Providing smart and reliable customer service is a key factor to successful business management. Retaining loyal customers keeps a company in business over the long haul. Some people do not remember the thousands of times they have engaged in a positive interaction with a customer service representative, but many of us tend to remember the bad experiences. As a student in a business management degree program, you will learn the most effective ways to work with customers and develop long-lasting, mutually beneficial client relationships.
Identify Your Customers
Every business has customers, and everyone in the business world deals with customers to some degree. Nearly 2.2 million people in the U.S. work as customer service representatives
, handling customer questions on a day to day basis, mostly over the telephone and online. Yet, even workers who do not speak directly with buyers of their company's final product have customers. When you work for a company, large or small, it is important to identify who your customers are and ensure that you are meeting their needs on a daily basis. For example, if you work in the payroll department, your fellow employees, whose paychecks you prepare, may be considered your customers. Another payroll customer might be the government, to whom you remit payroll taxes. By understanding who you are working for and the role your job plays in assisting customers, you will be able to establish stronger business relationships.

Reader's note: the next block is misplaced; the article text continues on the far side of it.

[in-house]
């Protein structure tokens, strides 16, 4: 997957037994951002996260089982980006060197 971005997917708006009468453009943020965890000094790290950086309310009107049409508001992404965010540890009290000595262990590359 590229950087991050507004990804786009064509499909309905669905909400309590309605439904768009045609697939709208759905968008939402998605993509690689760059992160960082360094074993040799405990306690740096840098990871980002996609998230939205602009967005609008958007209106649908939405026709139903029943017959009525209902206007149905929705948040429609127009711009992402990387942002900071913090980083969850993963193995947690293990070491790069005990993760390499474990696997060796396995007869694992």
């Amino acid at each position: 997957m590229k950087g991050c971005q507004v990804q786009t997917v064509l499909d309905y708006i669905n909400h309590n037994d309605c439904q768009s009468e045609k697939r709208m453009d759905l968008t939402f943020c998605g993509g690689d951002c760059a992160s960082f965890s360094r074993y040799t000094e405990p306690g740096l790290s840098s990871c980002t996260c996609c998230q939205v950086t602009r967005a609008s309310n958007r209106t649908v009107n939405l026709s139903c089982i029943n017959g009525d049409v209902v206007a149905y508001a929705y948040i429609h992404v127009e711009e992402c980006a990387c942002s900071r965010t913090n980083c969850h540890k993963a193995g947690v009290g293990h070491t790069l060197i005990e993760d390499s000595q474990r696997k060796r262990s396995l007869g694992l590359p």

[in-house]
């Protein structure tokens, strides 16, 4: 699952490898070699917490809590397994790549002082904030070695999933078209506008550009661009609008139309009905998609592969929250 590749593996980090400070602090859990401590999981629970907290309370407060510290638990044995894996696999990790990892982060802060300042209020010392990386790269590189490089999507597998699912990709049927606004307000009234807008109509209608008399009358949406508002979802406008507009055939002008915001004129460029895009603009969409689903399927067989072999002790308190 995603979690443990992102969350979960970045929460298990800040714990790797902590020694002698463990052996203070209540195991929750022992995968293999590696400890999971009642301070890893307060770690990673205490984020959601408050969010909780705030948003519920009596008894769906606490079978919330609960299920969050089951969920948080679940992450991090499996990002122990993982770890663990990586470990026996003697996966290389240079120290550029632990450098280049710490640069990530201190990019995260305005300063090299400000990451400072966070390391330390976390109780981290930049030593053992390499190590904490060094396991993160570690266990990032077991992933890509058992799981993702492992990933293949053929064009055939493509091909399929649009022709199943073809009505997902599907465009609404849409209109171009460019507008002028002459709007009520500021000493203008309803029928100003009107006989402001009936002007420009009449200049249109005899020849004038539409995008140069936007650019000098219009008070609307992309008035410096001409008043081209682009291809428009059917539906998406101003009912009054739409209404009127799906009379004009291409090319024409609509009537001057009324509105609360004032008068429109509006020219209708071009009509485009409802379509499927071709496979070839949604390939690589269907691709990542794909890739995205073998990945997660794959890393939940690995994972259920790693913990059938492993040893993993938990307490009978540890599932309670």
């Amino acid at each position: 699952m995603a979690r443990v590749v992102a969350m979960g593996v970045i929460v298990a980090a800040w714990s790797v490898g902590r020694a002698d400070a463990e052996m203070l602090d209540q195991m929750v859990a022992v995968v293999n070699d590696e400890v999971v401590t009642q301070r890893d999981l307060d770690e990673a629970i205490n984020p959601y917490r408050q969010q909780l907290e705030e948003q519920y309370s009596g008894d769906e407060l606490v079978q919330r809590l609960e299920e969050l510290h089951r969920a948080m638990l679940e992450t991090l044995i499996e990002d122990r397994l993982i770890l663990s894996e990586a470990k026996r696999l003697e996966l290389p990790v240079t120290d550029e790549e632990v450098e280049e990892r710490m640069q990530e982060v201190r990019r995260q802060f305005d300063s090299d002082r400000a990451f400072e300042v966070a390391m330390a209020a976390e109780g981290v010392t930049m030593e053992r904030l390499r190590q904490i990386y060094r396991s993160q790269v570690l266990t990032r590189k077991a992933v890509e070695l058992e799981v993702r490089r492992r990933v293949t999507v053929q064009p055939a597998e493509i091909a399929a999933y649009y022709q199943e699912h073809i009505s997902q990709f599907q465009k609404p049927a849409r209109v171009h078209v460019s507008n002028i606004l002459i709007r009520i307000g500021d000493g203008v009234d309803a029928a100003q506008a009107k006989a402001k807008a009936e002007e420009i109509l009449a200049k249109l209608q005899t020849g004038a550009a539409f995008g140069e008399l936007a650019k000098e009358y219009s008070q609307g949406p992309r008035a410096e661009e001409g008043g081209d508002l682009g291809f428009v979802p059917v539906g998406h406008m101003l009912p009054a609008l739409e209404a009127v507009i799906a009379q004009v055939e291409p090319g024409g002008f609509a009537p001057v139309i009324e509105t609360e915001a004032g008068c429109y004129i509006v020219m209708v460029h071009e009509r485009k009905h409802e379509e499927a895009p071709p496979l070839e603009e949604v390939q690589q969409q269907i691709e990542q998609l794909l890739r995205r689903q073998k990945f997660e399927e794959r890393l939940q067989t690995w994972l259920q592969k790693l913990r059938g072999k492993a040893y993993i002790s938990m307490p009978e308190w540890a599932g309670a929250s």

The Customer Deserves Respect
Sometimes things go wrong in the process of delivering a product. When this happens, customers may become frustrated and look to you for advice and assistance. If a customer does not have the correct information, it is your responsibility as an expert in the business to work towards a positive resolution. Take the time to set realistic expectations for your customers and educate them in a respectful manner. If the mistake was on your end, take steps to solve the problem quickly. By expending the effort to fix an error the first time a customer complains, you will save your company additional work down the road and possibly strengthen your customer's loyalty.
Follow Up on Your Promises
degree students learn that if you make a promise to a customer, you must follow through on your commitment. This principle applies to something as small as calling a client to inform them when an issue has been resolved, or something as large as researching a problem and coming up with a resolution. If you can be counted on to do the right thing in the business world, you will build a loyal customer base who will return to you for repeat business.
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